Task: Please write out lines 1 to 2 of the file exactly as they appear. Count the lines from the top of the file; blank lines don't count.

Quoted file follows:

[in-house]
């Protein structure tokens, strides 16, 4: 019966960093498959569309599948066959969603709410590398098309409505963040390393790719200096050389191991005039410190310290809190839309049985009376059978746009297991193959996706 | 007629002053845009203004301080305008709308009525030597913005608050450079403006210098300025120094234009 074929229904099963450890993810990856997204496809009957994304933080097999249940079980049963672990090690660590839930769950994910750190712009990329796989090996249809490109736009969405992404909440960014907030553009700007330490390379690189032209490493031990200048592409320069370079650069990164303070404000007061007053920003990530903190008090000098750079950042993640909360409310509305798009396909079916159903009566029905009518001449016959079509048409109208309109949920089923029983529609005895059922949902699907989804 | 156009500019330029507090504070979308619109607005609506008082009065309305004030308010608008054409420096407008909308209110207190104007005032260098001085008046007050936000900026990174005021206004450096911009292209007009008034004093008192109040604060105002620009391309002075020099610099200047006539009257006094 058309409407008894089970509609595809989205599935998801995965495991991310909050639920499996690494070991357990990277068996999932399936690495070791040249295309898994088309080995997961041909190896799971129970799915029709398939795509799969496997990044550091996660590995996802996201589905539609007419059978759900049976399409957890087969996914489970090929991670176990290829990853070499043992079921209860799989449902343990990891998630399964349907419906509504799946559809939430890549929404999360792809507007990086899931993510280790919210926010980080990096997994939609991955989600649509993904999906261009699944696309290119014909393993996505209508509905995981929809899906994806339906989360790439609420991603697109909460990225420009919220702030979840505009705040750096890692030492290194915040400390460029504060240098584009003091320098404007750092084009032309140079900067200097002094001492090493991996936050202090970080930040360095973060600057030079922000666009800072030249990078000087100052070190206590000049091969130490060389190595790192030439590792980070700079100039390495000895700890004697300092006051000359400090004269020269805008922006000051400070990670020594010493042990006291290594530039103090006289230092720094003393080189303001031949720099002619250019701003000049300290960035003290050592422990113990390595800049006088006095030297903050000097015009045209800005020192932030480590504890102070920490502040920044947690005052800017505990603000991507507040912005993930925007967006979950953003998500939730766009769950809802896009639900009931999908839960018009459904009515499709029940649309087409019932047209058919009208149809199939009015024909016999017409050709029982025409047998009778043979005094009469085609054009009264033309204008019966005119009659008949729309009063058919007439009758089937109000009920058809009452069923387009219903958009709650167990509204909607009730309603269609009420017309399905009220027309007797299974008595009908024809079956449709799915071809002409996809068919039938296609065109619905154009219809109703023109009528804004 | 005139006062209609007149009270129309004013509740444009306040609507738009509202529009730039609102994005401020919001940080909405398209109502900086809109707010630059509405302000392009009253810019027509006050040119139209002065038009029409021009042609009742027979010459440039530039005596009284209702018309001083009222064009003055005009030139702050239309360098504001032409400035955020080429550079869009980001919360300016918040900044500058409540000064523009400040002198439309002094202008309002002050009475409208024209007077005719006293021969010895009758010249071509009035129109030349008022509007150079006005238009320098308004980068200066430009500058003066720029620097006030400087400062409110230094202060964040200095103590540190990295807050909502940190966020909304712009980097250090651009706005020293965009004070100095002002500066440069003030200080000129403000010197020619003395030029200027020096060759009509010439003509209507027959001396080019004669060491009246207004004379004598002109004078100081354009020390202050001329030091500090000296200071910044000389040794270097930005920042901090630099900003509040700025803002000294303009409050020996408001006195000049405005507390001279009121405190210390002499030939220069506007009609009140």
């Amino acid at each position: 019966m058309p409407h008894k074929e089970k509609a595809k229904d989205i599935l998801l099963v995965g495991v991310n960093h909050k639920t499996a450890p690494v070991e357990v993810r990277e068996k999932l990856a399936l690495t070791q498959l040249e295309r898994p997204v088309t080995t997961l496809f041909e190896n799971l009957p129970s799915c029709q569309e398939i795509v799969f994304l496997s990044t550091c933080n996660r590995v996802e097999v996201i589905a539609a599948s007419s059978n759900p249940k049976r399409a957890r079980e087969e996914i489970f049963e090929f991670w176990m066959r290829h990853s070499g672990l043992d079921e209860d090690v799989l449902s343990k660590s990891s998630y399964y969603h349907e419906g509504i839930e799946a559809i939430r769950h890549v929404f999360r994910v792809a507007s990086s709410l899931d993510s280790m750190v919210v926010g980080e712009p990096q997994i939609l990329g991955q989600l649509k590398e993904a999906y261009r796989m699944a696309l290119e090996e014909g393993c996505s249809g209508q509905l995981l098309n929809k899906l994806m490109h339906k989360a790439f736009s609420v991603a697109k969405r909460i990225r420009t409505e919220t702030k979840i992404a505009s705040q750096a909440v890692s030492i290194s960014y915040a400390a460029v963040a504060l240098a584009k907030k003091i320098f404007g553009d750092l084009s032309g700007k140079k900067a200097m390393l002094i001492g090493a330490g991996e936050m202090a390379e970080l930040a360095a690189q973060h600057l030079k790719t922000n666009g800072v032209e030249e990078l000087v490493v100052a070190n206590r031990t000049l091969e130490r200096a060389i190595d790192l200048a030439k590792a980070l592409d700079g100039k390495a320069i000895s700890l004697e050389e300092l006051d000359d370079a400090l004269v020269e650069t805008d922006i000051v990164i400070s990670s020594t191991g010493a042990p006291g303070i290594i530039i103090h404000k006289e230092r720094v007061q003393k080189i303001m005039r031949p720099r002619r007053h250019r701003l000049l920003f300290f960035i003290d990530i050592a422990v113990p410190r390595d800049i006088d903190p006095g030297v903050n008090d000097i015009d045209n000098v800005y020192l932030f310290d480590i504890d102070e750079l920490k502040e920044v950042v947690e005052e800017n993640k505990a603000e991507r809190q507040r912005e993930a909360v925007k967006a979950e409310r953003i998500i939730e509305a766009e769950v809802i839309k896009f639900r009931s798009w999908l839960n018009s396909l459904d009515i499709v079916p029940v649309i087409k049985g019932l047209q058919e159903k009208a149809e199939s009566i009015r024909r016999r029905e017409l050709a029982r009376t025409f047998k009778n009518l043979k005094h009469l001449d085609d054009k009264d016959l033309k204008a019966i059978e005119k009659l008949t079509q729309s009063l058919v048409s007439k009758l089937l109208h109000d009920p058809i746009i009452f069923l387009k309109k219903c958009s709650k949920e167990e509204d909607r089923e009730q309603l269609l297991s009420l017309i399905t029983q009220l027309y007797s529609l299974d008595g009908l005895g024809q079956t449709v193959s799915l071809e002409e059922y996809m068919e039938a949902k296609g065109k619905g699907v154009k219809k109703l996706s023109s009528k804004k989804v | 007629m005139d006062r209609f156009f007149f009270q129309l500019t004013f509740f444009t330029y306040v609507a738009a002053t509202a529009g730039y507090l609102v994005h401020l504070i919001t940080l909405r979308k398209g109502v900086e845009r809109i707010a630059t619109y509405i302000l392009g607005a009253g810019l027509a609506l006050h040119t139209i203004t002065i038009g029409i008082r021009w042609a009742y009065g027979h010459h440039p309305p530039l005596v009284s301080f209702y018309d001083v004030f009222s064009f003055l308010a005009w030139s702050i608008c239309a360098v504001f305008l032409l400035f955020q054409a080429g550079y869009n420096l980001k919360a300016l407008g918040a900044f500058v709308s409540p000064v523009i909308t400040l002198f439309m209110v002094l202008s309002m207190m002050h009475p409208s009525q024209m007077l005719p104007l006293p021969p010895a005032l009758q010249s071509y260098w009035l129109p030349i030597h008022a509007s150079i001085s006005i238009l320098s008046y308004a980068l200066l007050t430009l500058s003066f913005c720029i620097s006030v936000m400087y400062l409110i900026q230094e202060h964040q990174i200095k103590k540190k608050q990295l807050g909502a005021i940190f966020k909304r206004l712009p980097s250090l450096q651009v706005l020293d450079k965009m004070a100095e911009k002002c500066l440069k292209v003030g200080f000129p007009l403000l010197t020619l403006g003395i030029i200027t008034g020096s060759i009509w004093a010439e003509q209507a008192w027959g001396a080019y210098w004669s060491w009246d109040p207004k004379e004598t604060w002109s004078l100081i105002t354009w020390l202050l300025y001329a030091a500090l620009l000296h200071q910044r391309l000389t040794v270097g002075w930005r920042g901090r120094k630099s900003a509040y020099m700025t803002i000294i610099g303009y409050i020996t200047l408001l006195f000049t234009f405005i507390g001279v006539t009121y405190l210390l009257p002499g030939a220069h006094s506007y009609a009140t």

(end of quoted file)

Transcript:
[in-house]
């Protein structure tokens, strides 16, 4: 019966960093498959569309599948066959969603709410590398098309409505963040390393790719200096050389191991005039410190310290809190839309049985009376059978746009297991193959996706 | 007629002053845009203004301080305008709308009525030597913005608050450079403006210098300025120094234009 074929229904099963450890993810990856997204496809009957994304933080097999249940079980049963672990090690660590839930769950994910750190712009990329796989090996249809490109736009969405992404909440960014907030553009700007330490390379690189032209490493031990200048592409320069370079650069990164303070404000007061007053920003990530903190008090000098750079950042993640909360409310509305798009396909079916159903009566029905009518001449016959079509048409109208309109949920089923029983529609005895059922949902699907989804 | 156009500019330029507090504070979308619109607005609506008082009065309305004030308010608008054409420096407008909308209110207190104007005032260098001085008046007050936000900026990174005021206004450096911009292209007009008034004093008192109040604060105002620009391309002075020099610099200047006539009257006094 058309409407008894089970509609595809989205599935998801995965495991991310909050639920499996690494070991357990990277068996999932399936690495070791040249295309898994088309080995997961041909190896799971129970799915029709398939795509799969496997990044550091996660590995996802996201589905539609007419059978759900049976399409957890087969996914489970090929991670176990290829990853070499043992079921209860799989449902343990990891998630399964349907419906509504799946559809939430890549929404999360792809507007990086899931993510280790919210926010980080990096997994939609991955989600649509993904999906261009699944696309290119014909393993996505209508509905995981929809899906994806339906989360790439609420991603697109909460990225420009919220702030979840505009705040750096890692030492290194915040400390460029504060240098584009003091320098404007750092084009032309140079900067200097002094001492090493991996936050202090970080930040360095973060600057030079922000666009800072030249990078000087100052070190206590000049091969130490060389190595790192030439590792980070700079100039390495000895700890004697300092006051000359400090004269020269805008922006000051400070990670020594010493042990006291290594530039103090006289230092720094003393080189303001031949720099002619250019701003000049300290960035003290050592422990113990390595800049006088006095030297903050000097015009045209800005020192932030480590504890102070920490502040920044947690005052800017505990603000991507507040912005993930925007967006979950953003998500939730766009769950809802896009639900009931999908839960018009459904009515499709029940649309087409019932047209058919009208149809199939009015024909016999017409050709029982025409047998009778043979005094009469085609054009009264033309204008019966005119009659008949729309009063058919007439009758089937109000009920058809009452069923387009219903958009709650167990509204909607009730309603269609009420017309399905009220027309007797299974008595009908024809079956449709799915071809002409996809068919039938296609065109619905154009219809109703023109009528804004 | 005139006062209609007149009270129309004013509740444009306040609507738009509202529009730039609102994005401020919001940080909405398209109502900086809109707010630059509405302000392009009253810019027509006050040119139209002065038009029409021009042609009742027979010459440039530039005596009284209702018309001083009222064009003055005009030139702050239309360098504001032409400035955020080429550079869009980001919360300016918040900044500058409540000064523009400040002198439309002094202008309002002050009475409208024209007077005719006293021969010895009758010249071509009035129109030349008022509007150079006005238009320098308004980068200066430009500058003066720029620097006030400087400062409110230094202060964040200095103590540190990295807050909502940190966020909304712009980097250090651009706005020293965009004070100095002002500066440069003030200080000129403000010197020619003395030029200027020096060759009509010439003509209507027959001396080019004669060491009246207004004379004598002109004078100081354009020390202050001329030091500090000296200071910044000389040794270097930005920042901090630099900003509040700025803002000294303009409050020996408001006195000049405005507390001279009121405190210390002499030939220069506007009609009140």